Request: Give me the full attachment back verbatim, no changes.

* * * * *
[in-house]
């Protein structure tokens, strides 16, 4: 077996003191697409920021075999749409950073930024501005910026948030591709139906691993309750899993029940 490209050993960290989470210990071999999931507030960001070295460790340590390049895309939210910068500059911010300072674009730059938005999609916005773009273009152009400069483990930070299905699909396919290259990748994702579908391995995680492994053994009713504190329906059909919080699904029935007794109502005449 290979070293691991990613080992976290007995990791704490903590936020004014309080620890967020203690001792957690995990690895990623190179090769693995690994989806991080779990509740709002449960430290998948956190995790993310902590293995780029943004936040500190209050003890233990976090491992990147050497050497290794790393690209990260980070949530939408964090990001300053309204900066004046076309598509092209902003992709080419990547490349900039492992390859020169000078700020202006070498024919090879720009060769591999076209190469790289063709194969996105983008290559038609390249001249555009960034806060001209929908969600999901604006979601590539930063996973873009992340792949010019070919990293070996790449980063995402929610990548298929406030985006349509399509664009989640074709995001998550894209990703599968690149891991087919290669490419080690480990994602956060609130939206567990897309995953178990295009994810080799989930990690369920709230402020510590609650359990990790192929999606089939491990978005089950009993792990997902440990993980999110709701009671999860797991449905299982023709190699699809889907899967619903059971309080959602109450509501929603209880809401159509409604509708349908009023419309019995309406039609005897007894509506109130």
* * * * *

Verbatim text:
[in-house]
């Protein structure tokens, strides 16, 4: 077996003191697409920021075999749409950073930024501005910026948030591709139906691993309750899993029940 490209050993960290989470210990071999999931507030960001070295460790340590390049895309939210910068500059911010300072674009730059938005999609916005773009273009152009400069483990930070299905699909396919290259990748994702579908391995995680492994053994009713504190329906059909919080699904029935007794109502005449 290979070293691991990613080992976290007995990791704490903590936020004014309080620890967020203690001792957690995990690895990623190179090769693995690994989806991080779990509740709002449960430290998948956190995790993310902590293995780029943004936040500190209050003890233990976090491992990147050497050497290794790393690209990260980070949530939408964090990001300053309204900066004046076309598509092209902003992709080419990547490349900039492992390859020169000078700020202006070498024919090879720009060769591999076209190469790289063709194969996105983008290559038609390249001249555009960034806060001209929908969600999901604006979601590539930063996973873009992340792949010019070919990293070996790449980063995402929610990548298929406030985006349509399509664009989640074709995001998550894209990703599968690149891991087919290669490419080690480990994602956060609130939206567990897309995953178990295009994810080799989930990690369920709230402020510590609650359990990790192929999606089939491990978005089950009993792990997902440990993980999110709701009671999860797991449905299982023709190699699809889907899967619903059971309080959602109450509501929603209880809401159509409604509708349908009023419309019995309406039609005897007894509506109130």